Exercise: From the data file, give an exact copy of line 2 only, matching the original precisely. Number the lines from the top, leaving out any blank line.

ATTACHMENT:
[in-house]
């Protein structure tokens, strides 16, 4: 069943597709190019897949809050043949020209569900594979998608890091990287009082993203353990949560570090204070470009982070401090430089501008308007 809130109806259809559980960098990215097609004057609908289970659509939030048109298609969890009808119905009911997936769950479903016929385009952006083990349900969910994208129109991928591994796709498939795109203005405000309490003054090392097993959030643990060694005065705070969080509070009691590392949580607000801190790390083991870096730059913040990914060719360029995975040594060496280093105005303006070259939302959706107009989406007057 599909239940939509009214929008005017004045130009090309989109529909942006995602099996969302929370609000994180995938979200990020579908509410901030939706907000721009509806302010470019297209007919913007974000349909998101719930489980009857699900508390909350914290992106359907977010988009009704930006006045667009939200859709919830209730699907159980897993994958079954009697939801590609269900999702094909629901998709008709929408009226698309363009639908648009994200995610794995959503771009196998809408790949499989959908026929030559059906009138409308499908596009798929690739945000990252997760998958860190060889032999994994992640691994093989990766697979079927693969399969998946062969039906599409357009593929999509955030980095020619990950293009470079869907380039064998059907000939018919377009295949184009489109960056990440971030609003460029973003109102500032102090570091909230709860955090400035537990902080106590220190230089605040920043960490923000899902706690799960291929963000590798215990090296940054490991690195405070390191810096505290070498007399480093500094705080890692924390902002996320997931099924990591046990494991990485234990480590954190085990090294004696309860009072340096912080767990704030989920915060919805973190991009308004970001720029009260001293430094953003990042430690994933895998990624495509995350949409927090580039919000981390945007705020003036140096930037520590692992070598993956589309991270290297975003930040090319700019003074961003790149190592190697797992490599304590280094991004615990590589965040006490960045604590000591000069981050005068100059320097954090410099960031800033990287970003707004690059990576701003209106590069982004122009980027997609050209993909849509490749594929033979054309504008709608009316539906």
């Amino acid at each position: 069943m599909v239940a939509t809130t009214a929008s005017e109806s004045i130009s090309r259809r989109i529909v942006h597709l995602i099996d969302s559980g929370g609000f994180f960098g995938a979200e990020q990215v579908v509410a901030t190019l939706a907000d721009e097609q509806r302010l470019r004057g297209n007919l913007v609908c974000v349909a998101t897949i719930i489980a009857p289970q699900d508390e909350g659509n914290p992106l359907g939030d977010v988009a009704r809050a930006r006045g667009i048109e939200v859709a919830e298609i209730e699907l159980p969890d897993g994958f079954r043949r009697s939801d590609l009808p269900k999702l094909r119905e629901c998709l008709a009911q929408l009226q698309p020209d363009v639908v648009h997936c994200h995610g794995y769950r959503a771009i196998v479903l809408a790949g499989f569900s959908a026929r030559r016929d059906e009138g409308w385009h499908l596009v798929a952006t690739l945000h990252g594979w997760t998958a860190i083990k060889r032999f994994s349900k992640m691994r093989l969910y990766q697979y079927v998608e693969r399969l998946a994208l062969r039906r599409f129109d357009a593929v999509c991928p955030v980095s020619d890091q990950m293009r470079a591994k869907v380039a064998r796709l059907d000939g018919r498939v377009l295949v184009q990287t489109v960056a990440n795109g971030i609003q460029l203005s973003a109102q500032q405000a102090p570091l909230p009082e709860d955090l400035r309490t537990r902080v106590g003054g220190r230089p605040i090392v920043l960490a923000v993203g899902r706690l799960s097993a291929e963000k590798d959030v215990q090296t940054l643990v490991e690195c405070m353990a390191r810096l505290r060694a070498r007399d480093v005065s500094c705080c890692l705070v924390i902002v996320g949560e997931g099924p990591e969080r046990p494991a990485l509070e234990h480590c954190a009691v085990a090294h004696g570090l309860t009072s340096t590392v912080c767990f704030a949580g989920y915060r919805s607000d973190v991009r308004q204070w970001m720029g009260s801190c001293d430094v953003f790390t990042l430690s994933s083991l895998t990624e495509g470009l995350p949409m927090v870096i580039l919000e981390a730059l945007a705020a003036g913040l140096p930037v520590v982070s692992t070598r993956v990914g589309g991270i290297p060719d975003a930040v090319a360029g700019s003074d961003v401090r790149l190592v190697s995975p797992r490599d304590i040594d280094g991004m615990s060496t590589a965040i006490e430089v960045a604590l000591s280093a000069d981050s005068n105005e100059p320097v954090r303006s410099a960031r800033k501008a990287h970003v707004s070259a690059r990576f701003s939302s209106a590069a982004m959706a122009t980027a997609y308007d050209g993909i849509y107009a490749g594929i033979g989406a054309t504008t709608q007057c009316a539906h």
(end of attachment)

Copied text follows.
């Protein structure tokens, strides 16, 4: 069943597709190019897949809050043949020209569900594979998608890091990287009082993203353990949560570090204070470009982070401090430089501008308007 809130109806259809559980960098990215097609004057609908289970659509939030048109298609969890009808119905009911997936769950479903016929385009952006083990349900969910994208129109991928591994796709498939795109203005405000309490003054090392097993959030643990060694005065705070969080509070009691590392949580607000801190790390083991870096730059913040990914060719360029995975040594060496280093105005303006070259939302959706107009989406007057 599909239940939509009214929008005017004045130009090309989109529909942006995602099996969302929370609000994180995938979200990020579908509410901030939706907000721009509806302010470019297209007919913007974000349909998101719930489980009857699900508390909350914290992106359907977010988009009704930006006045667009939200859709919830209730699907159980897993994958079954009697939801590609269900999702094909629901998709008709929408009226698309363009639908648009994200995610794995959503771009196998809408790949499989959908026929030559059906009138409308499908596009798929690739945000990252997760998958860190060889032999994994992640691994093989990766697979079927693969399969998946062969039906599409357009593929999509955030980095020619990950293009470079869907380039064998059907000939018919377009295949184009489109960056990440971030609003460029973003109102500032102090570091909230709860955090400035537990902080106590220190230089605040920043960490923000899902706690799960291929963000590798215990090296940054490991690195405070390191810096505290070498007399480093500094705080890692924390902002996320997931099924990591046990494991990485234990480590954190085990090294004696309860009072340096912080767990704030989920915060919805973190991009308004970001720029009260001293430094953003990042430690994933895998990624495509995350949409927090580039919000981390945007705020003036140096930037520590692992070598993956589309991270290297975003930040090319700019003074961003790149190592190697797992490599304590280094991004615990590589965040006490960045604590000591000069981050005068100059320097954090410099960031800033990287970003707004690059990576701003209106590069982004122009980027997609050209993909849509490749594929033979054309504008709608009316539906």